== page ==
Skeletal muscle triglycerides, diacylglycerols, and ceramides in insulin resistance: Another paradox in endurance-trained athletes?

Francesca Amati, John J. Dubé, Elvis Alvarez-Carnero, Martin M. Edreira, Peter Chomentowski, Paul M. Coen, Galen E. Switzer, Perry E. Bickel, Maja Stefanovic-Racic, Frederico G S Toledo, Bret H. Goodpaster

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252 Scopus citations

Abstract

OBJECTIVE - Chronic exercise and obesity both increase intramyocellular triglycerides (IMTGs) despite having opposing effects on insulin sensitivity. We hypothesized that chronically exercisetrained muscle would be characterized by lower skeletal muscle diacylglycerols (DAGs) and ceramides despite higher IMTGs and would account for its higher insulin sensitivity. We also hypothesized that the expression of key skeletal muscle proteins involved in lipid droplet hydrolysis, DAG formation, and fatty-acid partitioning and oxidation would be associated with the lipotoxic phenotype. RESEARCH DESIGN AND METHODS - A total of 14 normalweight, endurance-trained athletes (NWA group) and 7 normalweight sedentary (NWS group) and 21 obese sedentary (OBS group) volunteers were studied. Insulin sensitivity was assessed by glucose clamps. IMTGs, DAGs, ceramides, and protein expression were measured in muscle biopsies. RESULTS - DAG content in the NWA group was approximately twofold higher than in the OBS group and ~50% higher than in the NWS group, corresponding to higher insulin sensitivity. While certain DAG moieties clearly were associated with better insulin sensitivity, other species were not. Ceramide content was higher in insulin-resistant obese muscle. The expression of OXPAT/ perilipin-5, adipose triglyceride lipase, and stearoyl-CoA desaturase protein was higher in the NWA group, corresponding to a higher mitochondrial content, proportion of type 1 myocytes, IMTGs, DAGs, and insulin sensitivity. CONCLUSIONS - Total myocellular DAGs were markedly higher in highly trained athletes, corresponding with higher insulin sensitivity, and suggest a more complex role for DAGs in insulin action. Our data also provide additional evidence in humans linking ceramides to insulin resistance. Finally, this study provides novel evidence supporting a role for specific skeletal muscle proteins involved in intramyocellular lipids, mitochondrial oxidative capacity, and insulin resistance.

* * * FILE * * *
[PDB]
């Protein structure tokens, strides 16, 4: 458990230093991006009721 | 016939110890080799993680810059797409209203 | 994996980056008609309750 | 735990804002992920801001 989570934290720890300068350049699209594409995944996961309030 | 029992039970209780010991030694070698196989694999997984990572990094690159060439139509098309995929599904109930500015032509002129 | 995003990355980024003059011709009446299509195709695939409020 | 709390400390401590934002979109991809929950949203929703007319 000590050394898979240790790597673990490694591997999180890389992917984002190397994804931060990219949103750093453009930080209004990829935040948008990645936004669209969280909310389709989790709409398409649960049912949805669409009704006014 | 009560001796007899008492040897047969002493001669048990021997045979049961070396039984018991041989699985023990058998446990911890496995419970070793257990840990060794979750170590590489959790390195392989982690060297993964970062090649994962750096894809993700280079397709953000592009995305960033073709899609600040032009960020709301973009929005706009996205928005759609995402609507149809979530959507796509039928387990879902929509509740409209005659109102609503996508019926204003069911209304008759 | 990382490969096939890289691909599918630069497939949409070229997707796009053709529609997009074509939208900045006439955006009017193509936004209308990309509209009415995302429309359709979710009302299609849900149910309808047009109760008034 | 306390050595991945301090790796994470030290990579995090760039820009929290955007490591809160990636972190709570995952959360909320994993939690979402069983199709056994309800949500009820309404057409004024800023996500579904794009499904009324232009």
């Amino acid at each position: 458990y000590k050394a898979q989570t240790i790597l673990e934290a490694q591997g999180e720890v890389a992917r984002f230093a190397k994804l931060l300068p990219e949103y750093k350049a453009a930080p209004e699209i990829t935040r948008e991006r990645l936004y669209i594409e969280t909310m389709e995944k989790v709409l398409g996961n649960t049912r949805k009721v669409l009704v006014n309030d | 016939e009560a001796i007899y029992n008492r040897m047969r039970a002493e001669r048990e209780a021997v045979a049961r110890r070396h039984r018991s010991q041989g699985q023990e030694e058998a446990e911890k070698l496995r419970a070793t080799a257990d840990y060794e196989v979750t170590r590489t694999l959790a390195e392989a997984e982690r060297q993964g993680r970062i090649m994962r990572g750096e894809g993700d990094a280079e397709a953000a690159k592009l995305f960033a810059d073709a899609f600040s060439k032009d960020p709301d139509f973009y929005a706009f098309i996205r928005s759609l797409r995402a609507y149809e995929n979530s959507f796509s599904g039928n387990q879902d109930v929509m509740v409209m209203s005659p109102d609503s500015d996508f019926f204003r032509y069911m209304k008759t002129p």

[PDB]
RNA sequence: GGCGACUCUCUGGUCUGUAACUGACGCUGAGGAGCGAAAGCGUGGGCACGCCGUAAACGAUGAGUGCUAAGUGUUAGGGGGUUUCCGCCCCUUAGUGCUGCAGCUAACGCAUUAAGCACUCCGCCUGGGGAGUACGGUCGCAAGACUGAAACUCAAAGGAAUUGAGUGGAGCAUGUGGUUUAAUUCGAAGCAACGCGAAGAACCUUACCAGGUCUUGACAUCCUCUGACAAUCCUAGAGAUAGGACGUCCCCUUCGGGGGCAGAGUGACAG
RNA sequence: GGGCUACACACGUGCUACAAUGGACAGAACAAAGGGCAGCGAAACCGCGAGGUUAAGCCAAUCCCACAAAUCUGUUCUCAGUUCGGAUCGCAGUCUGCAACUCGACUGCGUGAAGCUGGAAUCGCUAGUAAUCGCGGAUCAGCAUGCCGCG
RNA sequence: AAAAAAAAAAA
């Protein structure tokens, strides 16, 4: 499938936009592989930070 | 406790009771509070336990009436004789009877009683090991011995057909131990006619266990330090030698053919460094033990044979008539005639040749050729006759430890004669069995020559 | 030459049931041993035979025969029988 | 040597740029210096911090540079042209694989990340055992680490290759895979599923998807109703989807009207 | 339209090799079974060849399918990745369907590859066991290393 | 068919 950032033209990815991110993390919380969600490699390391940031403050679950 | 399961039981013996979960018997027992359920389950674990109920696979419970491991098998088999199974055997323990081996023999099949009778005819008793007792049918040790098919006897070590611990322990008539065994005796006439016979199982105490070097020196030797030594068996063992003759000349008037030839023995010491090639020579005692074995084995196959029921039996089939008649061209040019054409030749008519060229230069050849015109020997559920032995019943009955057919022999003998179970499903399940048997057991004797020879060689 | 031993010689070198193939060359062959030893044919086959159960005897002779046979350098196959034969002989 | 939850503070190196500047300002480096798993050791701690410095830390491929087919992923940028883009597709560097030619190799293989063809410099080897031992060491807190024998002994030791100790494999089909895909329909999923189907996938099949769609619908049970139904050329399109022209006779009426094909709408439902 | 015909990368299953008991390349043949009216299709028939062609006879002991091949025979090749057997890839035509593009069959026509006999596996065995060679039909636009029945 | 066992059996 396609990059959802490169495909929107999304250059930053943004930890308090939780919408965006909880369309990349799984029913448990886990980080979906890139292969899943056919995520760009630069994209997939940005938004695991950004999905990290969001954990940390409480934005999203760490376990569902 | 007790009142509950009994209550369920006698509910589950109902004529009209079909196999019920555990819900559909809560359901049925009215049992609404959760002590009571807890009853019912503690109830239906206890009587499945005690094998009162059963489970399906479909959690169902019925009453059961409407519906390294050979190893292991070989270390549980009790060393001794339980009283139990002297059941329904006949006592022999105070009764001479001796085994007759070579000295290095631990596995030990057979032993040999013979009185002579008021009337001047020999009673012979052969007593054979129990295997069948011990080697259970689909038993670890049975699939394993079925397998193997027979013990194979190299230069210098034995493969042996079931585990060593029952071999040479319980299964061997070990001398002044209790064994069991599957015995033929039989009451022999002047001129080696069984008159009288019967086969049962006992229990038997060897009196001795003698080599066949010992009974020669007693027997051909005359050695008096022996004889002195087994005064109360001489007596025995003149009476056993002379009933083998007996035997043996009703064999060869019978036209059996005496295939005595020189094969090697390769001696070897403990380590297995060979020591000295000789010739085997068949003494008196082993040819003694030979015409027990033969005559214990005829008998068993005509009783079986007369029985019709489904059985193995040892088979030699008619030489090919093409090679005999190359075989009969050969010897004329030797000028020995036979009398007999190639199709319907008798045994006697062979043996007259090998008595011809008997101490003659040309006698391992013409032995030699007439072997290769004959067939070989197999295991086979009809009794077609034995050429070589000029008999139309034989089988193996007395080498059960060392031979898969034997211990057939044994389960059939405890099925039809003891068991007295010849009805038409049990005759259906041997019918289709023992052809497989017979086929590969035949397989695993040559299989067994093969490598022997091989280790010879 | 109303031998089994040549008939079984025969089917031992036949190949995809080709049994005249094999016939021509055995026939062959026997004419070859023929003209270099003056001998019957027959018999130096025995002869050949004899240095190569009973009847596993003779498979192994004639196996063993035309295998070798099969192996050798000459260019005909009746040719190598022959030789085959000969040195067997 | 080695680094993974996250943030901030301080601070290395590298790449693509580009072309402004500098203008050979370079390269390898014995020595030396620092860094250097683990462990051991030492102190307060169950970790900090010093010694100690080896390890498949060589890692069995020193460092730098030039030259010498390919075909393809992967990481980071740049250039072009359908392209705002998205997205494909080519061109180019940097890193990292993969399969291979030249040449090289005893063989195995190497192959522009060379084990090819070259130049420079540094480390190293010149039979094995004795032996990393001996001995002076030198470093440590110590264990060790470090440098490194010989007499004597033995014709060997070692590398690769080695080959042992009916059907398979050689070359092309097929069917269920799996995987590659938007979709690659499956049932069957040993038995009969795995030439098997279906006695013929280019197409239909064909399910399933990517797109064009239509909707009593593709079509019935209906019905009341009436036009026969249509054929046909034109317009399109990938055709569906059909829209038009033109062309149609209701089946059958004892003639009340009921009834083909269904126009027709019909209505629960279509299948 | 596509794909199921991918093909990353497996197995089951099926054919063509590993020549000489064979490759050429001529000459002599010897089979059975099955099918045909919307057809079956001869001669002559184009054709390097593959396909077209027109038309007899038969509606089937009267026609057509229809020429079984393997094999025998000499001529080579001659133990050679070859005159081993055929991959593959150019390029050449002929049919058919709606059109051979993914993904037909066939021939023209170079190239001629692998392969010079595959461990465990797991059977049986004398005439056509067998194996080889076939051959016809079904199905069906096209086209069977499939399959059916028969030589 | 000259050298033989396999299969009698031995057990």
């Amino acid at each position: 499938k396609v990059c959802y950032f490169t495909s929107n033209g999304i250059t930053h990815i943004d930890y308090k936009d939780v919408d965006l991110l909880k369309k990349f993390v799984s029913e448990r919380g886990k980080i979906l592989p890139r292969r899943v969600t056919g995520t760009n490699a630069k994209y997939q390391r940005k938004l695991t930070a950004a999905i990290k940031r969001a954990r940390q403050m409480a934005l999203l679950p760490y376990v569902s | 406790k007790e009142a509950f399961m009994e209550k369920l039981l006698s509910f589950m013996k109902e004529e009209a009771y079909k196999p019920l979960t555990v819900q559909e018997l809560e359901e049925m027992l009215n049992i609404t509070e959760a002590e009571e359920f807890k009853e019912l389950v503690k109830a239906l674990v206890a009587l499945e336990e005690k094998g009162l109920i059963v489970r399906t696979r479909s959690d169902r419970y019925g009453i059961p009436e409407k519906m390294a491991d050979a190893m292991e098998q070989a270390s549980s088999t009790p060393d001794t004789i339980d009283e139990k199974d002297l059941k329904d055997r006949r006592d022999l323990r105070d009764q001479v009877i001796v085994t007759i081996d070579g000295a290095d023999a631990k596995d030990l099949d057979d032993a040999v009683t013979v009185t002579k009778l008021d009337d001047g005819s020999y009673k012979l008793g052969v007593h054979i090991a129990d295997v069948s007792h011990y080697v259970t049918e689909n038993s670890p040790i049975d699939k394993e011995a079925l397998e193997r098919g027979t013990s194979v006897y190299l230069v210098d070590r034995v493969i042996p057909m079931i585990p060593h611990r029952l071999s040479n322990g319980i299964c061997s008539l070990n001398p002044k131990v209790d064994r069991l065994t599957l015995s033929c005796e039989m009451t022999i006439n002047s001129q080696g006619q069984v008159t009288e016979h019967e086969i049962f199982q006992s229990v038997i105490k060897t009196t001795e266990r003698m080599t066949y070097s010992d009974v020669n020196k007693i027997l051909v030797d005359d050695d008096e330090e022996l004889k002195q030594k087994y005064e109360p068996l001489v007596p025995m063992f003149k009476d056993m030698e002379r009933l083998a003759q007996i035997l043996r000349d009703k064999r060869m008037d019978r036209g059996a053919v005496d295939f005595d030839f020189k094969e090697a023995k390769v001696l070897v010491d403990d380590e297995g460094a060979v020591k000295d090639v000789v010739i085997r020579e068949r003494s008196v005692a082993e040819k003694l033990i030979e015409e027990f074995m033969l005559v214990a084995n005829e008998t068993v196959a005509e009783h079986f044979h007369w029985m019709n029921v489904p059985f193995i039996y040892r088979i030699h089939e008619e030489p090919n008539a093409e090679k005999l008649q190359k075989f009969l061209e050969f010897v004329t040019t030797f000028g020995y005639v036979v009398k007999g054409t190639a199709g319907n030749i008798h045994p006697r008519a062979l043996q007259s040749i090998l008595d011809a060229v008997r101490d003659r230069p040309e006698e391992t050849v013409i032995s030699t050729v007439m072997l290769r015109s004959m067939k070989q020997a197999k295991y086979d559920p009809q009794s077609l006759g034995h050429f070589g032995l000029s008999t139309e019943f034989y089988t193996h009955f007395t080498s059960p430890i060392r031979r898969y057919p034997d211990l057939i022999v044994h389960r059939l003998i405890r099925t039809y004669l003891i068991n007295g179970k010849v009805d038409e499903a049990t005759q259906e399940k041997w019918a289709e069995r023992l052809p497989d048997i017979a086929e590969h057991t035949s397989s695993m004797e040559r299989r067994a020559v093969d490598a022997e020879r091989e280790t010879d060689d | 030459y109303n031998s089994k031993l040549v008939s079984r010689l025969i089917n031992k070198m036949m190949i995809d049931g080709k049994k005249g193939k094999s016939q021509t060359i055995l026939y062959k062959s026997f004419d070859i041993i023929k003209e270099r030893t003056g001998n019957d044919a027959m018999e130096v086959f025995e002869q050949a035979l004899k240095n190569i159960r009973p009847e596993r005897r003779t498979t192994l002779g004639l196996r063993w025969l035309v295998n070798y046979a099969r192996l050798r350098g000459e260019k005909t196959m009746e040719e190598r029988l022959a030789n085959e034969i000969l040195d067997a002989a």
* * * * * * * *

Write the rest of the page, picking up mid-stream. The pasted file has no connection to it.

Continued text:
Original languageEnglish (US)
Pages (from-to)2588-2597
Number of pages10
JournalDiabetes
Volume60
Issue number10
DOIs
StatePublished - Oct 1 2011

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ASJC Scopus subject areas

  • Internal Medicine
  • Endocrinology, Diabetes and Metabolism

Cite this

Amati, F., Dubé, J. J., Alvarez-Carnero, E., Edreira, M. M., Chomentowski, P., Coen, P. M., Switzer, G. E., Bickel, P. E., Stefanovic-Racic, M., Toledo, F. G. S., & Goodpaster, B. H. (2011). Skeletal muscle triglycerides, diacylglycerols, and ceramides in insulin resistance: Another paradox in endurance-trained athletes? Diabetes, 60(10), 2588-2597. https://doi.org/10.2337/db10-1221